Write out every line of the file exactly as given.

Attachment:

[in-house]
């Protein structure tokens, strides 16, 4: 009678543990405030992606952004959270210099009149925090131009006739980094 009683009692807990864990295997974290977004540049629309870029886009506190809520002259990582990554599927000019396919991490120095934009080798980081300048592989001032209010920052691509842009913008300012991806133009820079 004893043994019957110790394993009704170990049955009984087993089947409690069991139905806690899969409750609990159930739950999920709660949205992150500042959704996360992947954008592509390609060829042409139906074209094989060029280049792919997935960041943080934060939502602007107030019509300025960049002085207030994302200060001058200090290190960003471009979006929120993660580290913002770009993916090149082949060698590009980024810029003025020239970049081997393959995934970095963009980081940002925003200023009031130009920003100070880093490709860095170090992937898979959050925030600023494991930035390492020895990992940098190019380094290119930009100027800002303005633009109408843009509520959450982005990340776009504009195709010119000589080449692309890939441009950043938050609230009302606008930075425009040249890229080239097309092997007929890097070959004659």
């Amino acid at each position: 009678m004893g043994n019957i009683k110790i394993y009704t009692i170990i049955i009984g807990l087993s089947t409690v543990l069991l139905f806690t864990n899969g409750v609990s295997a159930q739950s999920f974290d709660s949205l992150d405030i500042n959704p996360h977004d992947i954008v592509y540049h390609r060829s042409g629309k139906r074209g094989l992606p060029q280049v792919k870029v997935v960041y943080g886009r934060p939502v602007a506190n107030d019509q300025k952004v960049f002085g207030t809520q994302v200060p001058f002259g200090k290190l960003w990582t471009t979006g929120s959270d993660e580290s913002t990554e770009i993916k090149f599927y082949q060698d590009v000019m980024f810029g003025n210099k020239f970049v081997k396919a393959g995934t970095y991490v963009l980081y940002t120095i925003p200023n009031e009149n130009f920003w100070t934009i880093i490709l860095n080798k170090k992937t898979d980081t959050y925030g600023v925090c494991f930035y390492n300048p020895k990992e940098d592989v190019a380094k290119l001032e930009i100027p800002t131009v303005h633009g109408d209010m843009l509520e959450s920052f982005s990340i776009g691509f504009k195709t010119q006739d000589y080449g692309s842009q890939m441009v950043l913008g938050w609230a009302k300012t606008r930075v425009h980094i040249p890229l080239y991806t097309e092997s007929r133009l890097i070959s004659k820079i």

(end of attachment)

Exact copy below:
[in-house]
């Protein structure tokens, strides 16, 4: 009678543990405030992606952004959270210099009149925090131009006739980094 009683009692807990864990295997974290977004540049629309870029886009506190809520002259990582990554599927000019396919991490120095934009080798980081300048592989001032209010920052691509842009913008300012991806133009820079 004893043994019957110790394993009704170990049955009984087993089947409690069991139905806690899969409750609990159930739950999920709660949205992150500042959704996360992947954008592509390609060829042409139906074209094989060029280049792919997935960041943080934060939502602007107030019509300025960049002085207030994302200060001058200090290190960003471009979006929120993660580290913002770009993916090149082949060698590009980024810029003025020239970049081997393959995934970095963009980081940002925003200023009031130009920003100070880093490709860095170090992937898979959050925030600023494991930035390492020895990992940098190019380094290119930009100027800002303005633009109408843009509520959450982005990340776009504009195709010119000589080449692309890939441009950043938050609230009302606008930075425009040249890229080239097309092997007929890097070959004659």
């Amino acid at each position: 009678m004893g043994n019957i009683k110790i394993y009704t009692i170990i049955i009984g807990l087993s089947t409690v543990l069991l139905f806690t864990n899969g409750v609990s295997a159930q739950s999920f974290d709660s949205l992150d405030i500042n959704p996360h977004d992947i954008v592509y540049h390609r060829s042409g629309k139906r074209g094989l992606p060029q280049v792919k870029v997935v960041y943080g886009r934060p939502v602007a506190n107030d019509q300025k952004v960049f002085g207030t809520q994302v200060p001058f002259g200090k290190l960003w990582t471009t979006g929120s959270d993660e580290s913002t990554e770009i993916k090149f599927y082949q060698d590009v000019m980024f810029g003025n210099k020239f970049v081997k396919a393959g995934t970095y991490v963009l980081y940002t120095i925003p200023n009031e009149n130009f920003w100070t934009i880093i490709l860095n080798k170090k992937t898979d980081t959050y925030g600023v925090c494991f930035y390492n300048p020895k990992e940098d592989v190019a380094k290119l001032e930009i100027p800002t131009v303005h633009g109408d209010m843009l509520e959450s920052f982005s990340i776009g691509f504009k195709t010119q006739d000589y080449g692309s842009q890939m441009v950043l913008g938050w609230a009302k300012t606008r930075v425009h980094i040249p890229l080239y991806t097309e092997s007929r133009l890097i070959s004659k820079i």